He stepped toward her then, his boots pressing into the welcome mat, thick beneath his feet. He reached for her face with his right hand, his hand was cold and wet, but Rayna could only feel the heat when she leaned her face into his palm.

"Rayna…" his voice was barely a whisper, his face only inches from hers.

She closed her eyes, and she felt his voice in every part of her body. She felt the way he said her name in every part of her heart she thought she'd closed off. Startled by the rush of emotions invading her body, she steeled herself. When she opened her eyes, she'd managed to drive the emotion out, her blue eyes giving nothing away.

"Tell me you don't want me anymore." His voice was soft, "Tell me you don't want us to be a family. Tell me you don't love me anymore, baby, and I swear I'll go. I'll leave you alone."

And what could she say? She had another man's wedding ring on her finger, she was living in another man's house, and here was this man, on her porch. She'd never lied to him before, always told him the truth even when it hurt—especially when it hurt.

But standing here tonight, the rain falling heavily behind him, she swore she could still feel where he had bruised her heart, that night he stood in her apartment throwing furniture all over. She'd just stood there crying in the middle of the room, her heart so much in her throat she could scarcely breathe around it, until he'd walked out of her apartment leaving her surrounded by broken things. Leaving broken things inside her.

She took a deep breath, preparing herself for the first time she would ever lie to Deacon Claybourne. She knew it wouldn't be the last.

To this day, she doesn't know how she got the words out, how she made her lips form them, how her tongue pressed against the roof of her mouth: "No." Her voice was louder than she thought it should be, probably because she was using every ounce of strength she had in her body to push the words out, "I don't."

So, there it was. She watched his face change, she watched it screw up in pain, and she waited for a rage that never came. Instead, he let out a breath, and stepped away from her like she'd pushed him. She might have if there was any part of her that thought she could touch him and still tell the lie.

Then, he'd walked away. She'd stared at his back until she couldn't see him anymore, until he was far enough down the long driveway, and then she'd stared a little longer.

Finally, she'd closed the door, turned the lock, and pressed her back up against it. She didn't know how long she stood like that before the sobs came and wracked her body. She ended up on the floor in front of the door, crying so hard her throat locked out the sound. Teddy came home to find her two hours later, her legs bare on the cold tile, her tears still coming in waves she thought might never end. He hadn't asked any questions, just helped her up the stairs to their bed, where he pulled the covers under her chin and smoothed her hair. He'd slept downstairs that night, and when she woke in the morning her pillow still felt wet, and her jaw ached from crying.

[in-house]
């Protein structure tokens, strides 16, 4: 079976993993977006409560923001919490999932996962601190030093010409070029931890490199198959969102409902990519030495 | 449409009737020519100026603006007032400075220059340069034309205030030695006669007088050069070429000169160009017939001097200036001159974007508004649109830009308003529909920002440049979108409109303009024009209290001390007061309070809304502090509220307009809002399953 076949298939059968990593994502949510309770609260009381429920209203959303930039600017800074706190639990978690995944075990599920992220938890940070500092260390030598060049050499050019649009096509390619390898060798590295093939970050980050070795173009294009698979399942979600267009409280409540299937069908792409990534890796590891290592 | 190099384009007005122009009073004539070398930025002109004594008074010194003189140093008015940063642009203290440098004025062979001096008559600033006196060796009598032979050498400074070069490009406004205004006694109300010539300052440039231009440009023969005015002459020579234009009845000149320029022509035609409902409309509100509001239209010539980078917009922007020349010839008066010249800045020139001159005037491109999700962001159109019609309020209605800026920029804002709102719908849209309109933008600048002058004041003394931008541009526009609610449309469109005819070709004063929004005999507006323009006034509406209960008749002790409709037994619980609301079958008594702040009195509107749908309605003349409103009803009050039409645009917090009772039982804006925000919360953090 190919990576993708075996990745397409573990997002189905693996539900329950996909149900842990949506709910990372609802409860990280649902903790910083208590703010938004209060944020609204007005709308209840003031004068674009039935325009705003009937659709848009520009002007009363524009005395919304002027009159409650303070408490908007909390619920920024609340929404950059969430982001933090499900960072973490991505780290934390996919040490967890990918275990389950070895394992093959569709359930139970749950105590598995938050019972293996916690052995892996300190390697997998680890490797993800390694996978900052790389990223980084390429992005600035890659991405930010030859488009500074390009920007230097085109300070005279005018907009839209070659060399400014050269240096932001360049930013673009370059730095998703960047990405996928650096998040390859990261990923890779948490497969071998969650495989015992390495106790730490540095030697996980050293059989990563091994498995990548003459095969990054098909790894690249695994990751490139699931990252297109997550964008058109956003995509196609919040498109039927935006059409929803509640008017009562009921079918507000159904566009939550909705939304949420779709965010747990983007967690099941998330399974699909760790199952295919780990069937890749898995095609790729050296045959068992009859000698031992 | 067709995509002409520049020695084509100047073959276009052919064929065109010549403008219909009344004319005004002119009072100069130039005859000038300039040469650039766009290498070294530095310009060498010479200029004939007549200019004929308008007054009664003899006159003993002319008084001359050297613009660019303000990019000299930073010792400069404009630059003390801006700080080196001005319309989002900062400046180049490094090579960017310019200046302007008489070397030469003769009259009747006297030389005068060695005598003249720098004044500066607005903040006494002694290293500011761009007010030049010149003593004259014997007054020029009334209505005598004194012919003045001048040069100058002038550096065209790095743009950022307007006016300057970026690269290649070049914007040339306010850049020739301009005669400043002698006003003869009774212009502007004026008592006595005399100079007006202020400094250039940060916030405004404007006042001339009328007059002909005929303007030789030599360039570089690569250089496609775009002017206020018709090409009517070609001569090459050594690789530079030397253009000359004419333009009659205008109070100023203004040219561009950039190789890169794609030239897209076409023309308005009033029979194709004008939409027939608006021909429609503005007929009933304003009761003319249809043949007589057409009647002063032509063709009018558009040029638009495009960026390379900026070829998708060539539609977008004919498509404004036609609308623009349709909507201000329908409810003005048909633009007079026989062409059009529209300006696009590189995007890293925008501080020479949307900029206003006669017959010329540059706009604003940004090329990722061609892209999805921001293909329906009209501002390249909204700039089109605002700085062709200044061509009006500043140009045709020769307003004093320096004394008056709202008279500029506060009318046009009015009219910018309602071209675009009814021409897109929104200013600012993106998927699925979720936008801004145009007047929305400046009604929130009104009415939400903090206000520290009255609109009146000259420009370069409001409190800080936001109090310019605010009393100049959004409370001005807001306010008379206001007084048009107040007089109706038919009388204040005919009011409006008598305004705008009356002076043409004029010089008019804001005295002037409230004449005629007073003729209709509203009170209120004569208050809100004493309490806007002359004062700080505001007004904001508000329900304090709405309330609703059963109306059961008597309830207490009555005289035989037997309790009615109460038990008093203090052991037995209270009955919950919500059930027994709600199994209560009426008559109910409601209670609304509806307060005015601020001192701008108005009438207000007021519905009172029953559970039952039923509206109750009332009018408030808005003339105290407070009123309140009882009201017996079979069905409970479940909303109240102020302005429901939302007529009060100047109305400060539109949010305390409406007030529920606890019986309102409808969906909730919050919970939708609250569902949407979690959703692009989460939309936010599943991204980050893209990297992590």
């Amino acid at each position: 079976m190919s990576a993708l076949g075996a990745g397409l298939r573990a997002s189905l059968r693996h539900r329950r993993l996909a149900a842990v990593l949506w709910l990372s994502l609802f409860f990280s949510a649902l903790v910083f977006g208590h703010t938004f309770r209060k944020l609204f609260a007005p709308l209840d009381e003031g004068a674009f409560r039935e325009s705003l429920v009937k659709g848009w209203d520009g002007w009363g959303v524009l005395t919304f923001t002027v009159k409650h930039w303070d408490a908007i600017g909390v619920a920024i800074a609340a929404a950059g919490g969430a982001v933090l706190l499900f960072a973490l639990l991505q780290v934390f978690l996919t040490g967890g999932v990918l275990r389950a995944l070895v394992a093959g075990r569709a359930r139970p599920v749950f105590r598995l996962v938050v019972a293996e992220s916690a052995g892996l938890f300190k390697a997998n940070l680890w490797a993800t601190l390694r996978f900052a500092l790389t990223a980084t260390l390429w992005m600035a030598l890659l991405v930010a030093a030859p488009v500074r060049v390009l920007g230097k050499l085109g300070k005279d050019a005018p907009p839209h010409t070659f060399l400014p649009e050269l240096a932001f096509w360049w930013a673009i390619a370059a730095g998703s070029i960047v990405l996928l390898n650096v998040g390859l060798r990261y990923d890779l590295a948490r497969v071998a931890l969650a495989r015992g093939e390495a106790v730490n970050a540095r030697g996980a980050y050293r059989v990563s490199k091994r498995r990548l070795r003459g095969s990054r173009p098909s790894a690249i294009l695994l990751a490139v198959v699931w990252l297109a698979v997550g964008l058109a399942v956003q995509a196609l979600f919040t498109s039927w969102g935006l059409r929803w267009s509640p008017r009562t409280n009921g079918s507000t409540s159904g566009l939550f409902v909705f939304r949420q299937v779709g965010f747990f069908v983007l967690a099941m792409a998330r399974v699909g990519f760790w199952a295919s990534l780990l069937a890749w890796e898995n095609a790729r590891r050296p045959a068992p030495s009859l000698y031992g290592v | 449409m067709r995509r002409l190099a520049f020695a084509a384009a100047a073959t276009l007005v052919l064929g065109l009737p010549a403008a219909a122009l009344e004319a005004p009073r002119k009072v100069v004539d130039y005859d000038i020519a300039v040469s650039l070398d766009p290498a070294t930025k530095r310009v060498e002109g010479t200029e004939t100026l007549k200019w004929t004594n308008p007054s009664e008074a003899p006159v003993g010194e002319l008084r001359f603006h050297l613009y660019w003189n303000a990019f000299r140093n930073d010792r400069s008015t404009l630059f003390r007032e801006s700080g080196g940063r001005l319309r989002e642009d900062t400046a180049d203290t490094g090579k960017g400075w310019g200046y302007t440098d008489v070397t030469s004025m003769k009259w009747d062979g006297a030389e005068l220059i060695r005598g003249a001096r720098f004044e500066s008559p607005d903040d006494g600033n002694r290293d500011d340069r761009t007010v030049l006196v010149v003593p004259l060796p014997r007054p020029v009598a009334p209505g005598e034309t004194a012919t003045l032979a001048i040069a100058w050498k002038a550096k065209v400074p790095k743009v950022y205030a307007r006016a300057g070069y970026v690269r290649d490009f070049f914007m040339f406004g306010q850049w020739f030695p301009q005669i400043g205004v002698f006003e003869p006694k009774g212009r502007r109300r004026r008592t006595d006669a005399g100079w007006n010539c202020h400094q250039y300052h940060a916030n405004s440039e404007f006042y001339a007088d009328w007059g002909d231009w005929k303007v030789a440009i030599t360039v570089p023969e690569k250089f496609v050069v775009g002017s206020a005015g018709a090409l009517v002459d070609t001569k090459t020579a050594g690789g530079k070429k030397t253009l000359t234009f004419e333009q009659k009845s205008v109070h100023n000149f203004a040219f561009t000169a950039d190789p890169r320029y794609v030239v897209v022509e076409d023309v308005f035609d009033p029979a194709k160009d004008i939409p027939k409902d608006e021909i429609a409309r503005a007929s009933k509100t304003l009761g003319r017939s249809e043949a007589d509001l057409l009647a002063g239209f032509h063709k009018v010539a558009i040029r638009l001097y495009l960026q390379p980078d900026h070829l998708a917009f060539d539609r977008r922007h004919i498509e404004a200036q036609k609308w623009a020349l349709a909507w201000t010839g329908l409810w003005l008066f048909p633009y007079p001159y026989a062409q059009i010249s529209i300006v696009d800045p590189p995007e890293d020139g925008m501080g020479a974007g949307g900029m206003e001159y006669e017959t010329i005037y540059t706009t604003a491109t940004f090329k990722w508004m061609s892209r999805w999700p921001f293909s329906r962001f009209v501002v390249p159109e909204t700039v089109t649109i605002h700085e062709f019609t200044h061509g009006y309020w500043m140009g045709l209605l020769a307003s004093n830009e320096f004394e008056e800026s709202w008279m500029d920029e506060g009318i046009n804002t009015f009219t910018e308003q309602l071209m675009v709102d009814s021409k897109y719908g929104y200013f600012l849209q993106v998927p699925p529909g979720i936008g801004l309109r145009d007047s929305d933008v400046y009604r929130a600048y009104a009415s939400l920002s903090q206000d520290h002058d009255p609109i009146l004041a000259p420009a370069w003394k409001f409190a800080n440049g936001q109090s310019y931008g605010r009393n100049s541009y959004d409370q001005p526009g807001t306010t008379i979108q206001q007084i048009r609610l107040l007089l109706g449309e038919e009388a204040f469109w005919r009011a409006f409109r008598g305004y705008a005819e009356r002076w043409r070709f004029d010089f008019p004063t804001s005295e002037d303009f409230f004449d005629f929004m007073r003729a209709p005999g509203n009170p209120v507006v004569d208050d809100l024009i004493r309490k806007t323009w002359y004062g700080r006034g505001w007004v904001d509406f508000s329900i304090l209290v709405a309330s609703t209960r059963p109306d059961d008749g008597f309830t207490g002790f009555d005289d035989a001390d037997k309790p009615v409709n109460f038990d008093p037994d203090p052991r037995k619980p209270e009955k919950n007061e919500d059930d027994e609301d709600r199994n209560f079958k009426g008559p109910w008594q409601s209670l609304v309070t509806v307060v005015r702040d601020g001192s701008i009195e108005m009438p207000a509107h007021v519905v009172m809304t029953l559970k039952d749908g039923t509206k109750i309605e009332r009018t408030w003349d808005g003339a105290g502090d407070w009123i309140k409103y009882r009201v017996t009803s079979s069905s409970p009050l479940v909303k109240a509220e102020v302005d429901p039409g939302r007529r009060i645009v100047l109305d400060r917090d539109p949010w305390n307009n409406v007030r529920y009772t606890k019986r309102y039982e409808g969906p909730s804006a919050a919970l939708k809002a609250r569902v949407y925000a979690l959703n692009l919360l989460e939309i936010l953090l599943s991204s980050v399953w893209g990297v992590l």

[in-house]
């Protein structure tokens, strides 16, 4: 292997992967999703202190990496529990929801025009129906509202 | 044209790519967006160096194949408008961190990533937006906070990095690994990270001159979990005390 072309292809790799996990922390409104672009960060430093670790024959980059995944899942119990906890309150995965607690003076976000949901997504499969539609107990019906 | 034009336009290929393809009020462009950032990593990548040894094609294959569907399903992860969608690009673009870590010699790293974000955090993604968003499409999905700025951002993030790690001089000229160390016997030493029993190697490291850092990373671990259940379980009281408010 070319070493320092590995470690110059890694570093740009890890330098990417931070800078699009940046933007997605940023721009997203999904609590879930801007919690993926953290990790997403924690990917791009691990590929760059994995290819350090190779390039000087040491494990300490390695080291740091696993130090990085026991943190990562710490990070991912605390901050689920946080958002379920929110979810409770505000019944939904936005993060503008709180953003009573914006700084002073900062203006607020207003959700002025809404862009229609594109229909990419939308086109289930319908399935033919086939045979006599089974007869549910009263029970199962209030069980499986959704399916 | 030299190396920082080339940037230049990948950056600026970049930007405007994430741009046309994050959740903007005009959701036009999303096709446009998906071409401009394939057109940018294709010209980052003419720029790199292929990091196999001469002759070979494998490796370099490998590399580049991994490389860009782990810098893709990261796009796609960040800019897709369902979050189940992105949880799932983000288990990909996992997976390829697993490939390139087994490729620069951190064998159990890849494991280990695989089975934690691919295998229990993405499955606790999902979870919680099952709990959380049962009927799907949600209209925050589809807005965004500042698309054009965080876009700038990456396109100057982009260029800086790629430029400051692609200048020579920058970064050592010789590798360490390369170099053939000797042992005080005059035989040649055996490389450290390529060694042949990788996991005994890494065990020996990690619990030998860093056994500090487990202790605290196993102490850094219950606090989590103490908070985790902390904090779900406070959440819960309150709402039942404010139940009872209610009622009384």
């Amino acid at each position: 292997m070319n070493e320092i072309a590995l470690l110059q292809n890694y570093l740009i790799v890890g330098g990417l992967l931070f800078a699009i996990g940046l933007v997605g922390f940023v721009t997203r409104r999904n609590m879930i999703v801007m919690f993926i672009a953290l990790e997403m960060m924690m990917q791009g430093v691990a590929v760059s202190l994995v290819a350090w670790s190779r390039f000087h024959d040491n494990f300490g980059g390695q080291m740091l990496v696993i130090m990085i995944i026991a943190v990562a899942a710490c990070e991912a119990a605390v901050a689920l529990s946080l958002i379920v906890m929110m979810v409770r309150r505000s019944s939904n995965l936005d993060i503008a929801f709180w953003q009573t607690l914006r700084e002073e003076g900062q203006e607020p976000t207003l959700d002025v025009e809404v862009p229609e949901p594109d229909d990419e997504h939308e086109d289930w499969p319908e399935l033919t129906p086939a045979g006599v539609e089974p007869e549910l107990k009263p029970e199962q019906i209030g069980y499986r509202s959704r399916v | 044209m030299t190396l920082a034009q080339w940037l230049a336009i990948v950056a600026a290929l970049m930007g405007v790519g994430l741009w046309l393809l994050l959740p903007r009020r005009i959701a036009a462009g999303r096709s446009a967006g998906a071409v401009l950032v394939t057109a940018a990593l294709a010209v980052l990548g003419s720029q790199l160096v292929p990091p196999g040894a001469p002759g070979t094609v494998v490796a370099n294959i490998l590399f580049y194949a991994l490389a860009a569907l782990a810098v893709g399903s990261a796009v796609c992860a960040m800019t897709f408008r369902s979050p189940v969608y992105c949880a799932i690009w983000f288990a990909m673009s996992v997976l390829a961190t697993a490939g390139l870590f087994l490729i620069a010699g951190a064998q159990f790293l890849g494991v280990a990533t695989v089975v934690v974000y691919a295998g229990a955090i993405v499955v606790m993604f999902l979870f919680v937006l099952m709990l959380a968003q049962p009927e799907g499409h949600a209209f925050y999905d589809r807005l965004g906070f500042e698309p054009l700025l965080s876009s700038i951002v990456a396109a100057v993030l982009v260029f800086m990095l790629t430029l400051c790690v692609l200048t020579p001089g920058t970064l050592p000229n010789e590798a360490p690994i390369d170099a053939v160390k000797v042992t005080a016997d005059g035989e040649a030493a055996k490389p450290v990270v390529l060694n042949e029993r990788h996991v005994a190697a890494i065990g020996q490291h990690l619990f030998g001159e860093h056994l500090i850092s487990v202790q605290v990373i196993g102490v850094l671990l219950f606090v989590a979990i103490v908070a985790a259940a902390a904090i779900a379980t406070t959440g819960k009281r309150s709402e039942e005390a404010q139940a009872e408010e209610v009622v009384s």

Some days she felt like she'd never stopped crying.

They're back in the present, the lines around their eyes proof of the years they've spent apart since that night. Rayna knew now that 13 years ago she was watching Deacon's back head down her driveway straight to a bar, and whatever path he'd taken after that had led him here, now, to this very moment.

There are moments you can't get back, her mother had told her once, and she'd had a faraway look in her eyes when she'd said it. Rayna was young then, ten maybe, and she hadn't understood what her mother meant. She thinks, now, that she never really understood it until this moment, here, looking back on that moment some 13 years ago.

"I'm sorry," She hears the words, and she's not sure who spoke them, because it doesn't matter, and anyway, they both are.

"You can tell the truth now." He offers, his words measured.

She laughs, because what good will the truth do either of them now, this far down the road? But she doesn't say that. "I could." It's a whisper, a prayer.

He closes the gap between them, and speaks the words he branded on his heart that night, "Tell me you don't want me anymore." His voice was softer now than it was even then, which she hadn't thought possible, "Tell me you don't love me anymore, baby."

She doesn't answer, she doesn't stop to feel Teddy's ring on her finger, she doesn't stop to listen to the voice whispering in her head; instead, she leans forward and presses her lips to his. It's gentle, and soft, and she whimpers in the back of her throat because the truth is it's just like she remembered. They separate, but can't stop looking at one another. He brings his hand to her jaw, then they lean in again, and the kiss is even softer this time. She feels her heart in her chest; she thinks it's strange that she can't tell whether it's breaking or healing, and she's so busy trying to figure it out that she doesn't even notice that she's crying until she tastes her tears. Deacon inhales against her lips, and she knows that he tastes them too.